Reporter's Notebook: Looking for a little fun? It’s Bingo time
October 18, 2007
ABOARD THE USS KEARSARGE — You might have thought Bingo was only popular among blue-haired, chain-smoking retirees in dusty school cafeterias or banquet halls.
But the game is a huge draw among sailors and Marines when ships are deployed out to sea.
Last Monday was Bingo Night aboard the USS Kearsarge, and dozens of sailors and Marines played for jackpots ranging from $25 to $50.
“It brings up the morale,” Marine Cpl. Chris Poublon said between games. “I haven’t won yet, but I’m trying.”
This is how it works: Sailors broadcast the game over the ship’s closed-circuit television set. Players buy the cards and can play from their room, the galley or any place on the ship where there is a TV set.
When someone gets the right numbers for Bingo, they call the TV studio and come down to confirm he or she is a winner. If two or more people call with a winning card, the first one to the studio is declared the winner.
Petty Officer 3rd Class Desiree Steffen had the winning card for one game and proudly displayed it on live television to all of the viewers. The card made her $25 richer.
“That’s the first time I’ve won,” she said.
Cashless on the KearsargeNo need for sailors to carry a wad of cash aboard U.S. Navy ships, or the big money won from the Bingo game the previous night.
Several years ago the Navy introduced a credit card of sorts to reduce the cash sailors have on hand. They are given the card to buy stuff at the small ship store or pay any bills. If a sailor wants to get a Coke out of a vending machine, they have to stick their card into the machine.
So how do sailors pay out on those high stakes poker parties they have in berthing? All they have to do is stick the card into the ATM-like machine on the ship and transfer their credits to their buddy. Sailors say the cards mean they don’t have to carry around cash or worry about someone trying to steal it. The cards require a personal pin just like a regular bank card.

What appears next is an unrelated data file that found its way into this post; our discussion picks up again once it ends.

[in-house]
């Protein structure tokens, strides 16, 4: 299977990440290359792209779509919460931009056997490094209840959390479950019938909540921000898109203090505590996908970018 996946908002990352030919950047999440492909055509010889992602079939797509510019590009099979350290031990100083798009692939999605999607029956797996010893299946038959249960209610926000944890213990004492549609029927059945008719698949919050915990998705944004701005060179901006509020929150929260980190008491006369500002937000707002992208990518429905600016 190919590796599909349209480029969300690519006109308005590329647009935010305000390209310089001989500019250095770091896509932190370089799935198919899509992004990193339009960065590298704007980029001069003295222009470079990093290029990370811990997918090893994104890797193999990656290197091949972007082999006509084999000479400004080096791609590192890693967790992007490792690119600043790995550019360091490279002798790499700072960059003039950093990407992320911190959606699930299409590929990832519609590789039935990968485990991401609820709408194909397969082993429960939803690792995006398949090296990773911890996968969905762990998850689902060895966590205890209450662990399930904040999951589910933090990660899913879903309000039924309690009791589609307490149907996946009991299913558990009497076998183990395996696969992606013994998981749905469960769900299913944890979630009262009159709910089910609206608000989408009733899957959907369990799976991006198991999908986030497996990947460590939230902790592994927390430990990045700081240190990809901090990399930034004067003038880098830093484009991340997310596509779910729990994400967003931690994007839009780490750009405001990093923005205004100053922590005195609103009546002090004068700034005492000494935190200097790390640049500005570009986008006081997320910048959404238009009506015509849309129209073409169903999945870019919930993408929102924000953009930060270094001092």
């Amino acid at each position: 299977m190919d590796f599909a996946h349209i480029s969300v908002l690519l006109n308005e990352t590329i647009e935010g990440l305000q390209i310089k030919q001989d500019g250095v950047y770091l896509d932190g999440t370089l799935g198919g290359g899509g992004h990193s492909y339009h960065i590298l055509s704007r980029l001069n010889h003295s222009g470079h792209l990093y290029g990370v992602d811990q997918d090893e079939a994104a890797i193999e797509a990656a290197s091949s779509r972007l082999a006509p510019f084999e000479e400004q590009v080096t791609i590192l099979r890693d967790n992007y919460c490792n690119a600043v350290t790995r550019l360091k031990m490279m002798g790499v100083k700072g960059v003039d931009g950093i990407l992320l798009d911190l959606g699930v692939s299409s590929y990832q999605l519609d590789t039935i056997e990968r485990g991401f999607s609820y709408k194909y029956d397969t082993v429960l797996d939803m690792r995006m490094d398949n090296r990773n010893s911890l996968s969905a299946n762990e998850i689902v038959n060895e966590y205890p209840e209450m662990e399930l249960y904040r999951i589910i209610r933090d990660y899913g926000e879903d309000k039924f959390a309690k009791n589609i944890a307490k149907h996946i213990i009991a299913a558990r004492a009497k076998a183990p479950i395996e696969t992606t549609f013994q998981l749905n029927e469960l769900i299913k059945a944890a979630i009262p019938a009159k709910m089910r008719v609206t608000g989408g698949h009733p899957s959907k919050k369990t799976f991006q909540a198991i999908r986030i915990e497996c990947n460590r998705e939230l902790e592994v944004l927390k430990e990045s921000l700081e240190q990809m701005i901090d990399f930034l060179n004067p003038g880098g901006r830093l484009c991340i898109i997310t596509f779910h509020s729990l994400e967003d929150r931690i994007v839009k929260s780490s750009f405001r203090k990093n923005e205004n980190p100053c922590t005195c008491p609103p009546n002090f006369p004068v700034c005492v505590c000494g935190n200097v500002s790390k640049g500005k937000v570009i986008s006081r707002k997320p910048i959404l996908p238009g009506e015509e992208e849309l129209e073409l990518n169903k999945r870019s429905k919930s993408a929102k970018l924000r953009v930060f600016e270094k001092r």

There is one drawback: Lose the card, and you lose the money you had on that card.
Slow-mo InternetSailors and Marines aboard the USS Kearsarge can forget about watching streaming movies over the Internet. Enjoying a multiplayer game with someone else across the world? Not going to happen.
The Internet connection can be so slow that sometimes it takes a while just to check e-mail — let alone send a message. It can be done, but users have to be patient.
Remember the days of dial-up Internet? At peak times, it’s much slower than that. The pace can be frustrating for young sailors accustomed to doing everything in a high-speed broadband world, from downloading music to watching their favorite TV shows streamed to their desktop computer.
It’s difficult for ships to keep up with the increasing bandwidth demands of tech-savvy sailors and Marines.
Maybe that’s why one of the places sailors and Marines go first when they come ashore is the nearest Internet cafe or Wi-Fi hot spot.